To understand your government’s welfare policies, look at its ministers' backgrounds

Using a test case of social welfare policy, Despina Alexiadou argues that if we want to understand the policy choices of different governments, we should start by analysing the social class composition of their ministers

Can governments, made up of wealthy politicians, represent the average citizen?

Some people suggest that unless politicians share citizens’ life experiences, they cannot appreciate the concerns of their voters. Others argue that politicians aren't necessarily better representatives of voters simply because they share a gender, religion, disability or background.

Some people suggest that unless politicians share citizens’ life experiences, they cannot appreciate the concerns of their voters

So, can cabinet ministers' class background predict changes in governments' social welfare policy? And can it influence governments' responsiveness to the social welfare preferences of lower income earners?

The make-up of parliamentary cabinets

Across countries and political systems, members of parliament are significantly more educated than citizens. They hold views, and policy preferences, that diverge from those of the average voter. They are mostly male, representing primarily the professional classes and under-representing the working class. Legislators with business or political backgrounds tend towards more conservative economic policy initiatives. Legislators with working-class backgrounds, or backgrounds in non-profit sectors, tend to favour more generous welfare provision.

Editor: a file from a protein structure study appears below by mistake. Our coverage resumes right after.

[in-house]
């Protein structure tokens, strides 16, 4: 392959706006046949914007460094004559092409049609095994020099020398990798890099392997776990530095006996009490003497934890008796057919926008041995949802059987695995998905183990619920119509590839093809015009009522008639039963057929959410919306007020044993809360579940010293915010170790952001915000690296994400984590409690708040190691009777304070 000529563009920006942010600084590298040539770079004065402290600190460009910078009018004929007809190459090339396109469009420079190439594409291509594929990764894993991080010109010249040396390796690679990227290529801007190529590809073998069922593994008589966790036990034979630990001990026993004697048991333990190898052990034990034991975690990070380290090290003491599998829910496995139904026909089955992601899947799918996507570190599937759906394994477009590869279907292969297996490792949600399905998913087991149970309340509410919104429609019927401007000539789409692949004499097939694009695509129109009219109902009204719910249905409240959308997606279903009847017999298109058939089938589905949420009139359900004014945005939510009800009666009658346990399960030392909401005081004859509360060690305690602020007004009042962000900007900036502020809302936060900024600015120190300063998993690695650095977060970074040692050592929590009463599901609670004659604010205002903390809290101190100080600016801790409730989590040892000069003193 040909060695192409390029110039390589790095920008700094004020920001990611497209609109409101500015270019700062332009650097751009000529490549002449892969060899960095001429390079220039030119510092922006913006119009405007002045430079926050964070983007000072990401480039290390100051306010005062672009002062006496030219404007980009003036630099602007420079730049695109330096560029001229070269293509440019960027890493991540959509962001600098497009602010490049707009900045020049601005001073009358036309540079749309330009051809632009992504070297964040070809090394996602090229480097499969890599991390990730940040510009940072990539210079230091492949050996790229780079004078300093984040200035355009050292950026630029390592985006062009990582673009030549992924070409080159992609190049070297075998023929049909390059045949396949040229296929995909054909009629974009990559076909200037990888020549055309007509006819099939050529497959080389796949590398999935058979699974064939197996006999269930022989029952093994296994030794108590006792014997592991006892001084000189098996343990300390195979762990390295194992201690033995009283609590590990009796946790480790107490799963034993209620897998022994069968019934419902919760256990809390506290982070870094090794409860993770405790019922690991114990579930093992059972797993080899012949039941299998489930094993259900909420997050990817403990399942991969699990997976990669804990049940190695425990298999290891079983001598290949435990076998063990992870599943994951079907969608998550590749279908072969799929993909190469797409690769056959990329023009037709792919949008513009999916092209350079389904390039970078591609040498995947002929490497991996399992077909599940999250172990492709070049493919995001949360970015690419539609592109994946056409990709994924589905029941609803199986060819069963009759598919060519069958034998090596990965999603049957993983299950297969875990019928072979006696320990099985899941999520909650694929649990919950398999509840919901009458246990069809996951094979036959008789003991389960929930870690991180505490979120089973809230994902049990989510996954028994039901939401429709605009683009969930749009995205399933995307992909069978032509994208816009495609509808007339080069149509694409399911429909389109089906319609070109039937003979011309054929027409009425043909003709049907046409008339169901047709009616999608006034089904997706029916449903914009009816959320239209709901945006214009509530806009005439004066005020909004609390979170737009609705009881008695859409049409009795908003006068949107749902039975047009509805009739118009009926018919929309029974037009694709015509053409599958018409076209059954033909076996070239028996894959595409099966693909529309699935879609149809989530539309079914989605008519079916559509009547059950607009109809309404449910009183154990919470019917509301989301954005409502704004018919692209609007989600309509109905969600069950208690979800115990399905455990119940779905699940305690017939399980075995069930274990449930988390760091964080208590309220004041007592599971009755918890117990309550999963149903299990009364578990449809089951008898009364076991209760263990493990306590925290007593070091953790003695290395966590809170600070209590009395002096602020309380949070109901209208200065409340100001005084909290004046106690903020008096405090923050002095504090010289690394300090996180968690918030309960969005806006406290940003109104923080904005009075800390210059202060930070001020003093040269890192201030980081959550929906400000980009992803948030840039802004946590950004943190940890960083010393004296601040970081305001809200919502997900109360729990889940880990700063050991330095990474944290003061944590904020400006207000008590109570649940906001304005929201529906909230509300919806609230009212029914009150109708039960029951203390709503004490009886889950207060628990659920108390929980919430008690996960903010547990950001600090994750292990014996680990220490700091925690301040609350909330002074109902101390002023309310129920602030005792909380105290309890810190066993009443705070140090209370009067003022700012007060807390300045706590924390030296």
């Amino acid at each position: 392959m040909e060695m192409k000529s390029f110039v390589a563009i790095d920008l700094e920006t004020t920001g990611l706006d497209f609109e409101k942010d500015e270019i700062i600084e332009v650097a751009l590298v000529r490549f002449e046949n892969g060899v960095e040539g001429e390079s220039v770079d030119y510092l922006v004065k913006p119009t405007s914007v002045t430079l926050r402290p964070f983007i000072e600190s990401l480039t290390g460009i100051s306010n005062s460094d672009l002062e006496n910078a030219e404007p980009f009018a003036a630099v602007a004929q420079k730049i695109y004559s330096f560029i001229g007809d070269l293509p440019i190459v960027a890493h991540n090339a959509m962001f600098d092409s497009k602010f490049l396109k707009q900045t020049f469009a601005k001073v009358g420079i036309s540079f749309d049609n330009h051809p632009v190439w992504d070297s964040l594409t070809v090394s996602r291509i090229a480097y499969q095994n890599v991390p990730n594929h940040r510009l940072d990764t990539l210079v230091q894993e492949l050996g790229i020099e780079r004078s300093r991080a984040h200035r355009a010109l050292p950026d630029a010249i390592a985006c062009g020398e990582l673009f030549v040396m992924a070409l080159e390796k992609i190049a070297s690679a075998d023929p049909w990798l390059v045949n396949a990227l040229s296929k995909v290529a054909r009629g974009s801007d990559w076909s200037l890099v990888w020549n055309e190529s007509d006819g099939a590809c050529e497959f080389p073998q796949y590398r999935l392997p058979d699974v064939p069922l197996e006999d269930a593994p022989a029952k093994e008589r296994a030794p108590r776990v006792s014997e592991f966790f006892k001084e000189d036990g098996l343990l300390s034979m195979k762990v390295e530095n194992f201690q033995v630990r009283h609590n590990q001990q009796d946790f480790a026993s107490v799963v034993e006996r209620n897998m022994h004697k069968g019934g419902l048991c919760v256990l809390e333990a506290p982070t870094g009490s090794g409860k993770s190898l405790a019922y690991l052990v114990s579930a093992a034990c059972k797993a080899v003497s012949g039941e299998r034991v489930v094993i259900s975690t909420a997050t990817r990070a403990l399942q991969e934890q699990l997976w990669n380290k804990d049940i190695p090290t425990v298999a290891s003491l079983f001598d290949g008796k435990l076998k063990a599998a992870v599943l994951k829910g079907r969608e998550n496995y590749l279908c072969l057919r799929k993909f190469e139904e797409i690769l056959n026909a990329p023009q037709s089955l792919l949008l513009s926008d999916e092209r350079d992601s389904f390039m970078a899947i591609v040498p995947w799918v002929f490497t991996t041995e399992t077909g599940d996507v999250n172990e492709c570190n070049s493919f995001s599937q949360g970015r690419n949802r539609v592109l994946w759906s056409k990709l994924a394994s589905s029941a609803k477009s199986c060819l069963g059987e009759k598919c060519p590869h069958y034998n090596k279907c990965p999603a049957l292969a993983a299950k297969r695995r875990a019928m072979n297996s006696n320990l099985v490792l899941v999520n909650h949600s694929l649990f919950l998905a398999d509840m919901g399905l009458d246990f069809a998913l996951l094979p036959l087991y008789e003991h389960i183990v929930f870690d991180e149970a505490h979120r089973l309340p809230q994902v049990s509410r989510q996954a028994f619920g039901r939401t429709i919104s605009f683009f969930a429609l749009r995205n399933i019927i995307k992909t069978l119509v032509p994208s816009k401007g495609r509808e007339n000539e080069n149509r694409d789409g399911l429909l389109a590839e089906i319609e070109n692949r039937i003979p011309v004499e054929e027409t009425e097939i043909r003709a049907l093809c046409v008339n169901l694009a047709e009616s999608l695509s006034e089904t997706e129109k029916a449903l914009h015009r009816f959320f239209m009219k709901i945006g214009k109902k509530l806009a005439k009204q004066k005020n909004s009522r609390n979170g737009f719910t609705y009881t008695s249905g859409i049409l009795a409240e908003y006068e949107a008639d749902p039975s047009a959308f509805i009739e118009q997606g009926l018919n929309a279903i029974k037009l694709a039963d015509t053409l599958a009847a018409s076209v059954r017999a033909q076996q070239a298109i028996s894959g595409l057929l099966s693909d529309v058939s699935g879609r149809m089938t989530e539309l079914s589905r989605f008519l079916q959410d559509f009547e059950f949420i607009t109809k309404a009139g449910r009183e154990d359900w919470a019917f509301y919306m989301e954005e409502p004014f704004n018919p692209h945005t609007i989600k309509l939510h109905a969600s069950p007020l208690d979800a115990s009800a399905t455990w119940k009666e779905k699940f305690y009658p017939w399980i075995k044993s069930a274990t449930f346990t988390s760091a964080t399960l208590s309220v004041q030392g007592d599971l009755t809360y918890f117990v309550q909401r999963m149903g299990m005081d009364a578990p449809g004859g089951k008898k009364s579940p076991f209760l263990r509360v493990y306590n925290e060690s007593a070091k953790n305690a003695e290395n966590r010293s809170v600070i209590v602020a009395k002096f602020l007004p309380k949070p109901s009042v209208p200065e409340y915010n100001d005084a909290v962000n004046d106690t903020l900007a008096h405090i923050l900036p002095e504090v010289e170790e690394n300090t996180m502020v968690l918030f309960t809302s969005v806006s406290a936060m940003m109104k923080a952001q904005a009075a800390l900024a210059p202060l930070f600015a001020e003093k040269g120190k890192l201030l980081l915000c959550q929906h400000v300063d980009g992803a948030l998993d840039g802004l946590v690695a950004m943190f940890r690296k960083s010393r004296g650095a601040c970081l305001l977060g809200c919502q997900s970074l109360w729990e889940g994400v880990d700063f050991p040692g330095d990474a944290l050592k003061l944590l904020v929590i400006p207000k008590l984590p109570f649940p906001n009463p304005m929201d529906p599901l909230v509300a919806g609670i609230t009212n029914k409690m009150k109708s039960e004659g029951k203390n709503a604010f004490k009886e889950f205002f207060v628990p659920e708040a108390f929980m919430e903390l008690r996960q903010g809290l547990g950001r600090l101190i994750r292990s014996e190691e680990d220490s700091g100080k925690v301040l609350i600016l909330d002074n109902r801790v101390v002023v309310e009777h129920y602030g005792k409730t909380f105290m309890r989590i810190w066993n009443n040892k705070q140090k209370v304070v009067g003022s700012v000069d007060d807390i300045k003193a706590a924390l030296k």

I analysed new biographical data from the 1950s onwards, on cabinet ministers from 18 economically developed parliamentary democracies. With it, I investigated the descriptive and substantive representation of cabinet ministers across countries, and time.

At the descriptive level, those with legal, political and academic backgrounds have dominated parliamentary cabinets since 1945. Ministers with a labour-movement background used to be common, but their numbers have declined significantly over the last two decades.

Clearly, parliamentary cabinets have never represented society in descriptive terms. It seems, too, that they are becoming even less representative over time.

Since 1945, politicians with legal, political and academic backgrounds have dominated parliamentary cabinets